Using genetically-engineered mice, the researchers found that those mice without specific specialized proteins called stem cell factor receptors had worse heart function as well as significantly decreased heart repair capacity after heart attacks than mice with the stem cell factor receptors. These specialized proteins are important because they have the capability to activate other "signaling" molecules as a way of communicating with them in order to carry out specific functions. These receptor proteins are frequently found on stem cells in the bone marrow. Once activated, the stem cells leave the bone marrow through the blood stream and migrate to the injured heart tissue.
Moreover, when the knock-out mice underwent bone marrow transplantation with normal mouse donors, the stem cell factor receptor signaling was restored and cardiac function was improved.
"After a heart attack, we need to create the right environment or 'niche' for the heart to heal itself. Our work shows that we can help the damaged heart to give off a louder type of ''SOS distress signal'' which can mobilize more repair cells from other parts of the body to come and rescue the damaged heart," explains Dr. Liu, noting that this research identifies two key types of cells necessary for heart repair: adult stem cells and white blood cells known as natural killer cells.
Natural killer (NK) cells are part of the body's early immune system defense mechanism against foreign invaders. They reside in the bone marrow and spleen and are able to recognize and kill bacteria, viruses and abnormal cells. "For the longest time, everybody assumed these cells are killers and only killers," says Dr. Liu, noting that this is no longer true. "Our research shows that there is a 'kindler and gentler' side to NK cells that can help injured hearts. In this study, the research found that after a heart attack, the death rate doubled for mice deficient in both the stem cell factor receptor protein and NK immune cells.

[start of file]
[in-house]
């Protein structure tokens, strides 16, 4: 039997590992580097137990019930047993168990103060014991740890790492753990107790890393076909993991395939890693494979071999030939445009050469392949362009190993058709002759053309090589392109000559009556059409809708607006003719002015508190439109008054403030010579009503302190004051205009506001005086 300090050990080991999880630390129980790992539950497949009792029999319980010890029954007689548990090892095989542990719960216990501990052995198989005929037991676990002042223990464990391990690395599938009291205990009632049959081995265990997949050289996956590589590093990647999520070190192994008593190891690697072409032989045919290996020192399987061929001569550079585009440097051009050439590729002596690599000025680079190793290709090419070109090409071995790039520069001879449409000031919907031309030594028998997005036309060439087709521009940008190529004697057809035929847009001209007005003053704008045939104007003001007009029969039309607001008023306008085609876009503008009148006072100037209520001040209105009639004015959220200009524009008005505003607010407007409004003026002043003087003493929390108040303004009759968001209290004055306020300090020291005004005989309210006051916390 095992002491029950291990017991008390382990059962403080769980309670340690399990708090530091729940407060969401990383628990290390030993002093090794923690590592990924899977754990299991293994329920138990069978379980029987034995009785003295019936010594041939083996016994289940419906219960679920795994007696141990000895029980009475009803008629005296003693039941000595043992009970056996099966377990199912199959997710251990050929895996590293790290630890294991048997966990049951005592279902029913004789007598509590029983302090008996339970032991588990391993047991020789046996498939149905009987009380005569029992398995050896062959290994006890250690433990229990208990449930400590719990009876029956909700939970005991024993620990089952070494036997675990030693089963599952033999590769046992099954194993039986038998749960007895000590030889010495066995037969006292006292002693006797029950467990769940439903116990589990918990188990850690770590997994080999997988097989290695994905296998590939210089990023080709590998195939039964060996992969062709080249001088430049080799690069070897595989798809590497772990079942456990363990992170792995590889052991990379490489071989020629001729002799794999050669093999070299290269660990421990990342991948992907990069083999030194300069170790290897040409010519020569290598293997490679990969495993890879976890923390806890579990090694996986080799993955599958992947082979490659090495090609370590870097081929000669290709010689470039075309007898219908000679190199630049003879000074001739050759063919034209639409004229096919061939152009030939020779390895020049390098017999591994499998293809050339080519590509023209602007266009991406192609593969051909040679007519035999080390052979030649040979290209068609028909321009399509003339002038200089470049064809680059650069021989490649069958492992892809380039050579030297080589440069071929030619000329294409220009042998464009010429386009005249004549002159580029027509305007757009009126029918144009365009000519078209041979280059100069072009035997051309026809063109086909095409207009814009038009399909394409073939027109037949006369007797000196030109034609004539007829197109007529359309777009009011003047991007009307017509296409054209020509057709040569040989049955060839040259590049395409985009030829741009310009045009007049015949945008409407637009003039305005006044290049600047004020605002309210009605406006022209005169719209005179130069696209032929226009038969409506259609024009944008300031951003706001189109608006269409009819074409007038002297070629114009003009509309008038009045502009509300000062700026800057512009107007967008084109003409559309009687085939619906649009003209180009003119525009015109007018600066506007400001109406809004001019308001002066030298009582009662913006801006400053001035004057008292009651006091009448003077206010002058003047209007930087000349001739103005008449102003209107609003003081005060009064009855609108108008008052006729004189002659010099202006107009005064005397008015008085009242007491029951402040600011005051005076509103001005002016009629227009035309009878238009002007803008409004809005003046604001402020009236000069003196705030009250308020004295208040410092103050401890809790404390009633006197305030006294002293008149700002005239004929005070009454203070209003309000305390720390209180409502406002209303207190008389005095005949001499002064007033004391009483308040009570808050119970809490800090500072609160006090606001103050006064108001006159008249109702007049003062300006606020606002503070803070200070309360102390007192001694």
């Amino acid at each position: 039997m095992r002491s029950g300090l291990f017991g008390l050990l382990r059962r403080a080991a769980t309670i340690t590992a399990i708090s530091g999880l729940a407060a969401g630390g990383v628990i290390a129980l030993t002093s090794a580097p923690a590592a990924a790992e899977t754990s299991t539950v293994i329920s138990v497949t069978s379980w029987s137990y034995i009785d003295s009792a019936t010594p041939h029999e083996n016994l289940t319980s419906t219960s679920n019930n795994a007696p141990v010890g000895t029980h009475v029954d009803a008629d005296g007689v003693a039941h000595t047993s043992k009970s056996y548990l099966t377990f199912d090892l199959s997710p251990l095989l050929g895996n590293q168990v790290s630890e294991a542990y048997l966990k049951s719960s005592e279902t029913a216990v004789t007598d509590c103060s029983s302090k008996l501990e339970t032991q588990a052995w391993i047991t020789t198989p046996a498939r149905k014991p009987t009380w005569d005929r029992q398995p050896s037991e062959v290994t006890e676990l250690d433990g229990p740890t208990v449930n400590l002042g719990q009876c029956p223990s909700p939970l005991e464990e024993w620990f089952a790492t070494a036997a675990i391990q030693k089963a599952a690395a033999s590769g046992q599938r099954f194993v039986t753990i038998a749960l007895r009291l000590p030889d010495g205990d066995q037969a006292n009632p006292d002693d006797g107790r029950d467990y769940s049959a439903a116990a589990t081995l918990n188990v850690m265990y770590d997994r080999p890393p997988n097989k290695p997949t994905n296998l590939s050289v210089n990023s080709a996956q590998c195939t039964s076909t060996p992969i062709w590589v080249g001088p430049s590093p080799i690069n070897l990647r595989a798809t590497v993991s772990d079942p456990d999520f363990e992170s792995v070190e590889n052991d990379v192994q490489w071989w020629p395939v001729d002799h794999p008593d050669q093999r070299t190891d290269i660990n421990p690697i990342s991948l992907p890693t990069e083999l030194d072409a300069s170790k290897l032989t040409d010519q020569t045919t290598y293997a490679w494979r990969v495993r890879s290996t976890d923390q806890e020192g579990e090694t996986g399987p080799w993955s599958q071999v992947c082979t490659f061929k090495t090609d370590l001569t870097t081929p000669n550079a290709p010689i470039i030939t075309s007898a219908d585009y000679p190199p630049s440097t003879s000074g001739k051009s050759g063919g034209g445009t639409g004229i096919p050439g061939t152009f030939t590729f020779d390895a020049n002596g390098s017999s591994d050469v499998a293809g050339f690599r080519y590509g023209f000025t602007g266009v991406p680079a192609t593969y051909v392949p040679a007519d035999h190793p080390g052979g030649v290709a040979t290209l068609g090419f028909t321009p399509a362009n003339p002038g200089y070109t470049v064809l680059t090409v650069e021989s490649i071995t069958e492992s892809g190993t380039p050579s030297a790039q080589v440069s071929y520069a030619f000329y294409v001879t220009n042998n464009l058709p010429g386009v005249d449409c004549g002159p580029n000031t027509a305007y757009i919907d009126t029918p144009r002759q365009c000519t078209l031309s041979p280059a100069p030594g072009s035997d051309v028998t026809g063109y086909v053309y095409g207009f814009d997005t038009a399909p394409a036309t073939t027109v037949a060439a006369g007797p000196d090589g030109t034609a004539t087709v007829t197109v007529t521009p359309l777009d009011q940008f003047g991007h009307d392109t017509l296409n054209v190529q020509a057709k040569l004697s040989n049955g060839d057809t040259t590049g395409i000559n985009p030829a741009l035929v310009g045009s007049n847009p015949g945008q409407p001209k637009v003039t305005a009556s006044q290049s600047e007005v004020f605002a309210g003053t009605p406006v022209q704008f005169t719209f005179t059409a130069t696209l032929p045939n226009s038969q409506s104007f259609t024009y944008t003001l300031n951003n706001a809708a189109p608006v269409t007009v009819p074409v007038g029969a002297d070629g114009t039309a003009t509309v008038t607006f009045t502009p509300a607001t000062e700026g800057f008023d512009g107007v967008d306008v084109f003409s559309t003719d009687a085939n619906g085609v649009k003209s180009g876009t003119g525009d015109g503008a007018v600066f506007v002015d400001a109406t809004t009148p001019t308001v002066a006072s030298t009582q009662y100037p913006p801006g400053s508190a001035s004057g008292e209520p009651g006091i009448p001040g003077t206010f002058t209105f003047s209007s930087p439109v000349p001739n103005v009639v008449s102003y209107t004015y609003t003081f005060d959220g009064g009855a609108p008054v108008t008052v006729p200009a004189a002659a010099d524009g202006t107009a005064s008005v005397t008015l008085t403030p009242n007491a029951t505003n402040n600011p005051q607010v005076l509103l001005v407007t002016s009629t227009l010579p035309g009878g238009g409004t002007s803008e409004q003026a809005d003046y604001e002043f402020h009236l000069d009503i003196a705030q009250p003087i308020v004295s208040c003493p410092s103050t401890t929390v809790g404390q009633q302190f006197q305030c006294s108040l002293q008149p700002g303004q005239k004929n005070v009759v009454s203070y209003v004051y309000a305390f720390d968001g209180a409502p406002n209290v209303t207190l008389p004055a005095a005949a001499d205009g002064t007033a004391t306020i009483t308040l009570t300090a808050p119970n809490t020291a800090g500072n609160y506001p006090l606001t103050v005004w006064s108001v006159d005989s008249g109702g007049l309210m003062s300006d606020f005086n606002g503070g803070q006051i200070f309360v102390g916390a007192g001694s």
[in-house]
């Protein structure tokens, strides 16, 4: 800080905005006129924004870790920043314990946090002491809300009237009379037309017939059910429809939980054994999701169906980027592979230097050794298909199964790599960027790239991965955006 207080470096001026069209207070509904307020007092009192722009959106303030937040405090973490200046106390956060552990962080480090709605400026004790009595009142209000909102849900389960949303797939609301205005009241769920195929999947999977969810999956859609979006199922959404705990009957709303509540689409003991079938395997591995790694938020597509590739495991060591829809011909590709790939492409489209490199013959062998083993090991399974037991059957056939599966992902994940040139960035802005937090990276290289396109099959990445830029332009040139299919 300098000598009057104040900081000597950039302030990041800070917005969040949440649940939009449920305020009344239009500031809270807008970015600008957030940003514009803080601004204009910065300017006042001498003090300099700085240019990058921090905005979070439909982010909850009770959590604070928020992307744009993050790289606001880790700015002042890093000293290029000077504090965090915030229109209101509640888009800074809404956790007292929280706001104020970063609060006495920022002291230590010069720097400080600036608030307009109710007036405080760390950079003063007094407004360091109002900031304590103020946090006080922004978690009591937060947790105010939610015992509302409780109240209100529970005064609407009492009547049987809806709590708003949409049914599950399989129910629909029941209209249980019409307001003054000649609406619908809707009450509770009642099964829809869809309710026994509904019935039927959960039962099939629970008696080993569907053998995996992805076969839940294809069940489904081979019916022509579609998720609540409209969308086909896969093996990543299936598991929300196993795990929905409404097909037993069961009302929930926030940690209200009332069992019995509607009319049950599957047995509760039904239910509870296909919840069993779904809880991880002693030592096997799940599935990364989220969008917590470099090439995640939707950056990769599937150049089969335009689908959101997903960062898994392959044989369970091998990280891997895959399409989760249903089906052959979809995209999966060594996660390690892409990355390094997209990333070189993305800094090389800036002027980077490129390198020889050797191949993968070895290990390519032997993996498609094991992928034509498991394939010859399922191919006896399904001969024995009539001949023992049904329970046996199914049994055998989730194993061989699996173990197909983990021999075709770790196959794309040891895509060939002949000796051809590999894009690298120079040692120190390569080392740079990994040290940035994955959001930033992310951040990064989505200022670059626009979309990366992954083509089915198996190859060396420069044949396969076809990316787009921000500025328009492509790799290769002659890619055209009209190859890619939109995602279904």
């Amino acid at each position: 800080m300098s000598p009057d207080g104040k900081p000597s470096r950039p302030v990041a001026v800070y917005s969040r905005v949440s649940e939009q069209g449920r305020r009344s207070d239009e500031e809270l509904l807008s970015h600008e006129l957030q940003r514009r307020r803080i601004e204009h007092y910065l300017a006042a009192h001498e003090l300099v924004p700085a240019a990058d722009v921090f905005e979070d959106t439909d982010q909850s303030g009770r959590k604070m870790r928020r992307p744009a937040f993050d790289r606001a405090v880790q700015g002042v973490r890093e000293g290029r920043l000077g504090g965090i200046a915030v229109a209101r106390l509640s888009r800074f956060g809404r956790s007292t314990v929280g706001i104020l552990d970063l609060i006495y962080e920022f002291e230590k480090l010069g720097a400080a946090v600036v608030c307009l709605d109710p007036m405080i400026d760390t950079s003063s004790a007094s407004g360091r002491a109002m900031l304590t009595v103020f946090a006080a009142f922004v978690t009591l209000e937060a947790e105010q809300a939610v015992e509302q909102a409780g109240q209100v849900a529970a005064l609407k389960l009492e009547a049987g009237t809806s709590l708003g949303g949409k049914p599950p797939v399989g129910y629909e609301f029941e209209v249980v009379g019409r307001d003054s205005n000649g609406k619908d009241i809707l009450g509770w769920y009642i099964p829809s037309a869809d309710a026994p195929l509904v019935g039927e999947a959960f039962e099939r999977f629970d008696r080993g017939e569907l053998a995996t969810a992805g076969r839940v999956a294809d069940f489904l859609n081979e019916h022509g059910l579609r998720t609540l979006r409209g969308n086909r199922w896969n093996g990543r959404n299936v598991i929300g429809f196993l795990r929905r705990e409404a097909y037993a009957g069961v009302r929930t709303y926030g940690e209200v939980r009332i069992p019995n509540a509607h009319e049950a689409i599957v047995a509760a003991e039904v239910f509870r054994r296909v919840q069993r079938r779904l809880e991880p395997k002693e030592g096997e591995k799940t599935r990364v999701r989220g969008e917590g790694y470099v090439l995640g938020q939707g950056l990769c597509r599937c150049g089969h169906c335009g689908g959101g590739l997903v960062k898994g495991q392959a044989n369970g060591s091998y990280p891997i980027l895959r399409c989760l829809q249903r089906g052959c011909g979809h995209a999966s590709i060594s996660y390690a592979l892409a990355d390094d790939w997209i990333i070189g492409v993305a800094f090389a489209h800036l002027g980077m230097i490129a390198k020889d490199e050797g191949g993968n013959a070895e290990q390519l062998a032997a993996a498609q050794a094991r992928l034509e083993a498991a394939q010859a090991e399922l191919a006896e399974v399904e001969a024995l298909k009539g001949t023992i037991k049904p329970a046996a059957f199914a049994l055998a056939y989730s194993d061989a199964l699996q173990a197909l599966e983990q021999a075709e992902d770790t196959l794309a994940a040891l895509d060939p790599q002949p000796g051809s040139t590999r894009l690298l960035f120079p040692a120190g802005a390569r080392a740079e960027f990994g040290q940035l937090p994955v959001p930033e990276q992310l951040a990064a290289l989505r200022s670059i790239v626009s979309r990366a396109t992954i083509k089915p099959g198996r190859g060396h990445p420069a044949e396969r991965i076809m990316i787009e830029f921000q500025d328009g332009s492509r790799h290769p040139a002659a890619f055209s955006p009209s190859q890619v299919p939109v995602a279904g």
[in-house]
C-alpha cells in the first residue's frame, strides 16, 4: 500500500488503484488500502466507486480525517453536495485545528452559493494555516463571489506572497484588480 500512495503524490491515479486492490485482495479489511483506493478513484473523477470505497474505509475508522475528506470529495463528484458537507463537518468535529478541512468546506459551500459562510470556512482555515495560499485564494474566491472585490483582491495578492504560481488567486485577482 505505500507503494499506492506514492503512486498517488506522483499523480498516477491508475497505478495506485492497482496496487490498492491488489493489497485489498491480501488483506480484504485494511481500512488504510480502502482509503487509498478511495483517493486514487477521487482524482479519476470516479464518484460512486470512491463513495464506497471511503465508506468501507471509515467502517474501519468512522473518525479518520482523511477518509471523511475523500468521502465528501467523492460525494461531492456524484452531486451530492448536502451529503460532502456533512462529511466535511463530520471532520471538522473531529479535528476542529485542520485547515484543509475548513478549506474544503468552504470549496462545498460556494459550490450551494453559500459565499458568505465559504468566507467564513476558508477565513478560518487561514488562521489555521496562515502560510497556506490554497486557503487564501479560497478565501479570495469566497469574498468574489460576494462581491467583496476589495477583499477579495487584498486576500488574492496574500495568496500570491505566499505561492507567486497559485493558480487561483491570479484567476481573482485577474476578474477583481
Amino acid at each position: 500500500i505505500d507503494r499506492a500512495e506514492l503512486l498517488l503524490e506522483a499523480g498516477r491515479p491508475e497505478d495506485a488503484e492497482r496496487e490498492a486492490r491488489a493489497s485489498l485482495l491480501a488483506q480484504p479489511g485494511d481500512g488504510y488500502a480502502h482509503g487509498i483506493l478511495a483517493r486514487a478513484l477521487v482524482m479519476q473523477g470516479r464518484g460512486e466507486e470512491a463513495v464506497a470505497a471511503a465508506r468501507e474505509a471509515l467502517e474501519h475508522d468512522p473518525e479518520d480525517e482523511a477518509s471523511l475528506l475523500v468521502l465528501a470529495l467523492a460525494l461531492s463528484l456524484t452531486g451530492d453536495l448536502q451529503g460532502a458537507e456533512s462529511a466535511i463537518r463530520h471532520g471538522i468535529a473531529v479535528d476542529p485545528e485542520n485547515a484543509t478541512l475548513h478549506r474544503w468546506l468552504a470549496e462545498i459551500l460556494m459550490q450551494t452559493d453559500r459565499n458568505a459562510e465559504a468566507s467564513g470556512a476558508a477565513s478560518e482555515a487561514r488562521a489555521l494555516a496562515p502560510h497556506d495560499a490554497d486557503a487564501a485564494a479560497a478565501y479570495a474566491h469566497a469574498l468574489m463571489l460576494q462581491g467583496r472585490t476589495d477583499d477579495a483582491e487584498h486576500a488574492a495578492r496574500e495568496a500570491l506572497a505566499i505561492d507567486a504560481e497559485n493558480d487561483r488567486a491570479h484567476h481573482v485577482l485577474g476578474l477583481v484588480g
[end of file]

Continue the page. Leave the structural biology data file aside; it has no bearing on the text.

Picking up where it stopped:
Working with stem cells, these NK cells can help the heart repair itself by producing new blood vessels, thereby restoring blood flow to the heart.
Dr. Liu says that there may be other proteins that work together and signal various other cells to come in aid of dying heart cells. "Our goal is to find the most potent combination of factors which together would produce the best outcome after a heart attack," he noted, adding that the team is presently investigating other cell protein signaling mechanisms and other types of cells that may be best able to help in healing the heart.
In addition to Dr. Liu, Dr. Medin, and first author Bill Ayach, a PhD candidate at the University of Toronto, other authors of this study include: Makoto Yoshimitsu, Fayez Dawood, Mei Sun, Sara Arab, Manyin Chen, Koji Higuchi, Christopher Siatskas, Paul Lee, Hilda Lim, Jane Zhang, Eva Cukerman and William L. Stanford.
This work was supported by grants from the Heart and Stroke Foundation of Ontario, the Canadian Institutes of Health, the Canadian Heart Failure Network Team Program, and the National Institutes of Health/National Heart, Lung and Blood Institute.
Toronto General Hospital is a partner in the University Health Network, along with the Toronto Western Hospital and the Princess Margaret Hospital. These teaching hospitals are affiliated with the University of Toronto. The scope of research at Toronto General Hospital has made this institution a national and international source for cardiovascular discovery, education and patient care, as well as for its innovations in transplantation, surgical innovation, infectious diseases, diabetes and genomic medicine. In addition, the Peter Munk Cardiac Centre at Toronto General Hospital trains more cardiologists and cardiovascular surgeons than any hospital in Canada.